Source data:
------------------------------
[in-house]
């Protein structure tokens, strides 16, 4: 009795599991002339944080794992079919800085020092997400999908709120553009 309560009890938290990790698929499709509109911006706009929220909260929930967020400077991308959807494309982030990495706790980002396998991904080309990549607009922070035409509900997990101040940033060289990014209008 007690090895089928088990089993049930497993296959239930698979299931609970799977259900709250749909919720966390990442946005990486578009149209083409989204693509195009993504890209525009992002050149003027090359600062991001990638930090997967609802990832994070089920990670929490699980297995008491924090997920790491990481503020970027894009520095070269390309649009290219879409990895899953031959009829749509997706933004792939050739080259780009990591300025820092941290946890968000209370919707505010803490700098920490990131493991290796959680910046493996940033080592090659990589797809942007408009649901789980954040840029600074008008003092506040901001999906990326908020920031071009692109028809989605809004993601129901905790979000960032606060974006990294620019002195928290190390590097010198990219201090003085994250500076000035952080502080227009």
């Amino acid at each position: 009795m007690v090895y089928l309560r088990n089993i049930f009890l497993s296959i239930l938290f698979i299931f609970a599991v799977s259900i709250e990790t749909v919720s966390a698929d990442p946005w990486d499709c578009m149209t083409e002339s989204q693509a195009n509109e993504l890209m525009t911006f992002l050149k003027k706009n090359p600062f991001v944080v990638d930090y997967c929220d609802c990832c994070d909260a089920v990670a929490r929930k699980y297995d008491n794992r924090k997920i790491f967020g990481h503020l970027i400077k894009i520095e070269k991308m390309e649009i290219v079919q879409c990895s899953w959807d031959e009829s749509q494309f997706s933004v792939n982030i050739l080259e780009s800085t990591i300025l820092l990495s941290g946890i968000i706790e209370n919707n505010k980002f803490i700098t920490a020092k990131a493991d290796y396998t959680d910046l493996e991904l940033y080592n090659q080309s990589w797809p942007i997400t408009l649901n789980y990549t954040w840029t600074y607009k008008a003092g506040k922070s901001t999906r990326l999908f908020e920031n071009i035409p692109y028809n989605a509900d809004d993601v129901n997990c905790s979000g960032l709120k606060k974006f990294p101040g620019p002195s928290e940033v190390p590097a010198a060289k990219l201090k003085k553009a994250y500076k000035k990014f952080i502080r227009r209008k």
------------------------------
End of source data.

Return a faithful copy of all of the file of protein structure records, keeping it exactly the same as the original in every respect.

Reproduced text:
[in-house]
């Protein structure tokens, strides 16, 4: 009795599991002339944080794992079919800085020092997400999908709120553009 309560009890938290990790698929499709509109911006706009929220909260929930967020400077991308959807494309982030990495706790980002396998991904080309990549607009922070035409509900997990101040940033060289990014209008 007690090895089928088990089993049930497993296959239930698979299931609970799977259900709250749909919720966390990442946005990486578009149209083409989204693509195009993504890209525009992002050149003027090359600062991001990638930090997967609802990832994070089920990670929490699980297995008491924090997920790491990481503020970027894009520095070269390309649009290219879409990895899953031959009829749509997706933004792939050739080259780009990591300025820092941290946890968000209370919707505010803490700098920490990131493991290796959680910046493996940033080592090659990589797809942007408009649901789980954040840029600074008008003092506040901001999906990326908020920031071009692109028809989605809004993601129901905790979000960032606060974006990294620019002195928290190390590097010198990219201090003085994250500076000035952080502080227009």
């Amino acid at each position: 009795m007690v090895y089928l309560r088990n089993i049930f009890l497993s296959i239930l938290f698979i299931f609970a599991v799977s259900i709250e990790t749909v919720s966390a698929d990442p946005w990486d499709c578009m149209t083409e002339s989204q693509a195009n509109e993504l890209m525009t911006f992002l050149k003027k706009n090359p600062f991001v944080v990638d930090y997967c929220d609802c990832c994070d909260a089920v990670a929490r929930k699980y297995d008491n794992r924090k997920i790491f967020g990481h503020l970027i400077k894009i520095e070269k991308m390309e649009i290219v079919q879409c990895s899953w959807d031959e009829s749509q494309f997706s933004v792939n982030i050739l080259e780009s800085t990591i300025l820092l990495s941290g946890i968000i706790e209370n919707n505010k980002f803490i700098t920490a020092k990131a493991d290796y396998t959680d910046l493996e991904l940033y080592n090659q080309s990589w797809p942007i997400t408009l649901n789980y990549t954040w840029t600074y607009k008008a003092g506040k922070s901001t999906r990326l999908f908020e920031n071009i035409p692109y028809n989605a509900d809004d993601v129901n997990c905790s979000g960032l709120k606060k974006f990294p101040g620019p002195s928290e940033v190390p590097a010198a060289k990219l201090k003085k553009a994250y500076k000035k990014f952080i502080r227009r209008k």